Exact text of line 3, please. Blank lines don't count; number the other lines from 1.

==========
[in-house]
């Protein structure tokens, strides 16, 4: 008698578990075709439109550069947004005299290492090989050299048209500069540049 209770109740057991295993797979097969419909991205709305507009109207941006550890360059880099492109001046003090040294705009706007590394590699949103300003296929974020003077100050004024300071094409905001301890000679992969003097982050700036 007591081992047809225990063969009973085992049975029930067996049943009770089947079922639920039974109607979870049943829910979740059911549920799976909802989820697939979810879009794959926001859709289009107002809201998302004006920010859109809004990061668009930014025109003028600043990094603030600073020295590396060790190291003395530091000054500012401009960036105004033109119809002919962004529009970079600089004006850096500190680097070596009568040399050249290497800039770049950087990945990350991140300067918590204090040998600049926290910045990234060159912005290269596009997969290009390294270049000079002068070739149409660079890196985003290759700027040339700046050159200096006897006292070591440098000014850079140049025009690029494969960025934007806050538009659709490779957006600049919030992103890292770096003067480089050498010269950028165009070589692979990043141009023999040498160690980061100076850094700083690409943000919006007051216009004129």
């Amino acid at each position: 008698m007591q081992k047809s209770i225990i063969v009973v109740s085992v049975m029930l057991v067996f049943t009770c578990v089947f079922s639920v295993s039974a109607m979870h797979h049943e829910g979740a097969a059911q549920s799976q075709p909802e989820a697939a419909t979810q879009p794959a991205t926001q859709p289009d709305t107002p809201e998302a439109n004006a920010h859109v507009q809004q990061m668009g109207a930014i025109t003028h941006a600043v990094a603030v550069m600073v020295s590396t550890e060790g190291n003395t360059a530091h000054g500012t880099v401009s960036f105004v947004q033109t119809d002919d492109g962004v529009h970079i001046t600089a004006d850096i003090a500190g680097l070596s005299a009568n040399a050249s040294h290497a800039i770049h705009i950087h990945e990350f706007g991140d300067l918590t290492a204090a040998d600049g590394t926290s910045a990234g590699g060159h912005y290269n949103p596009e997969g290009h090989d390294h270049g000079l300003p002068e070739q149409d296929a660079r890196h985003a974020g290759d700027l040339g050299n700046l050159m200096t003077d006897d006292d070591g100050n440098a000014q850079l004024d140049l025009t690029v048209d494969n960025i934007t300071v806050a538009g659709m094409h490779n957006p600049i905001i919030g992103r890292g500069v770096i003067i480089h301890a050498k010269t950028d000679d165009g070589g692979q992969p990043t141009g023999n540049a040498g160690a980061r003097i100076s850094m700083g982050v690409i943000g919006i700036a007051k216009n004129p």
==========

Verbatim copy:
């Amino acid at each position: 008698m007591q081992k047809s209770i225990i063969v009973v109740s085992v049975m029930l057991v067996f049943t009770c578990v089947f079922s639920v295993s039974a109607m979870h797979h049943e829910g979740a097969a059911q549920s799976q075709p909802e989820a697939a419909t979810q879009p794959a991205t926001q859709p289009d709305t107002p809201e998302a439109n004006a920010h859109v507009q809004q990061m668009g109207a930014i025109t003028h941006a600043v990094a603030v550069m600073v020295s590396t550890e060790g190291n003395t360059a530091h000054g500012t880099v401009s960036f105004v947004q033109t119809d002919d492109g962004v529009h970079i001046t600089a004006d850096i003090a500190g680097l070596s005299a009568n040399a050249s040294h290497a800039i770049h705009i950087h990945e990350f706007g991140d300067l918590t290492a204090a040998d600049g590394t926290s910045a990234g590699g060159h912005y290269n949103p596009e997969g290009h090989d390294h270049g000079l300003p002068e070739q149409d296929a660079r890196h985003a974020g290759d700027l040339g050299n700046l050159m200096t003077d006897d006292d070591g100050n440098a000014q850079l004024d140049l025009t690029v048209d494969n960025i934007t300071v806050a538009g659709m094409h490779n957006p600049i905001i919030g992103r890292g500069v770096i003067i480089h301890a050498k010269t950028d000679d165009g070589g692979q992969p990043t141009g023999n540049a040498g160690a980061r003097i100076s850094m700083g982050v690409i943000g919006i700036a007051k216009n004129p």